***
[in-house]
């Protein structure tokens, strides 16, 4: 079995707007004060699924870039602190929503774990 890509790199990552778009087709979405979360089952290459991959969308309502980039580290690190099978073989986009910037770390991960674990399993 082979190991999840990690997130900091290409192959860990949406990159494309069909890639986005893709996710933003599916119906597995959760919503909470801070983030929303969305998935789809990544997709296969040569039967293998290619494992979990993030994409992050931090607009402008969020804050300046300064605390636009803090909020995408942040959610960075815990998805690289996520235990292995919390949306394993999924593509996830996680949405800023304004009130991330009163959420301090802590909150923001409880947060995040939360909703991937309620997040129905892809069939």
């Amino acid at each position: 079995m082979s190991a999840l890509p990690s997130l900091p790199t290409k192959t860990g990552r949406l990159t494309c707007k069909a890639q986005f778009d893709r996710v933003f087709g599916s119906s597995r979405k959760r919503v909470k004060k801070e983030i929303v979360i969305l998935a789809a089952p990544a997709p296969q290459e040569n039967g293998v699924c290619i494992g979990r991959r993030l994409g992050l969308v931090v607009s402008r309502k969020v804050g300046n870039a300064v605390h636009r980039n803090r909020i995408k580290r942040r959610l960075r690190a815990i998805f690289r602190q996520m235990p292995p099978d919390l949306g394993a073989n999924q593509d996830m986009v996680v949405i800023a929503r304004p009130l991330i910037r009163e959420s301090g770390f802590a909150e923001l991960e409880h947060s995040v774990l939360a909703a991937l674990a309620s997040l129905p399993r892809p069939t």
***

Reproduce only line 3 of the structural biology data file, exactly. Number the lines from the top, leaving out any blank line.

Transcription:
């Amino acid at each position: 079995m082979s190991a999840l890509p990690s997130l900091p790199t290409k192959t860990g990552r949406l990159t494309c707007k069909a890639q986005f778009d893709r996710v933003f087709g599916s119906s597995r979405k959760r919503v909470k004060k801070e983030i929303v979360i969305l998935a789809a089952p990544a997709p296969q290459e040569n039967g293998v699924c290619i494992g979990r991959r993030l994409g992050l969308v931090v607009s402008r309502k969020v804050g300046n870039a300064v605390h636009r980039n803090r909020i995408k580290r942040r959610l960075r690190a815990i998805f690289r602190q996520m235990p292995p099978d919390l949306g394993a073989n999924q593509d996830m986009v996680v949405i800023a929503r304004p009130l991330i910037r009163e959420s301090g770390f802590a909150e923001l991960e409880h947060s995040v774990l939360a909703a991937l674990a309620s997040l129905p399993r892809p069939t």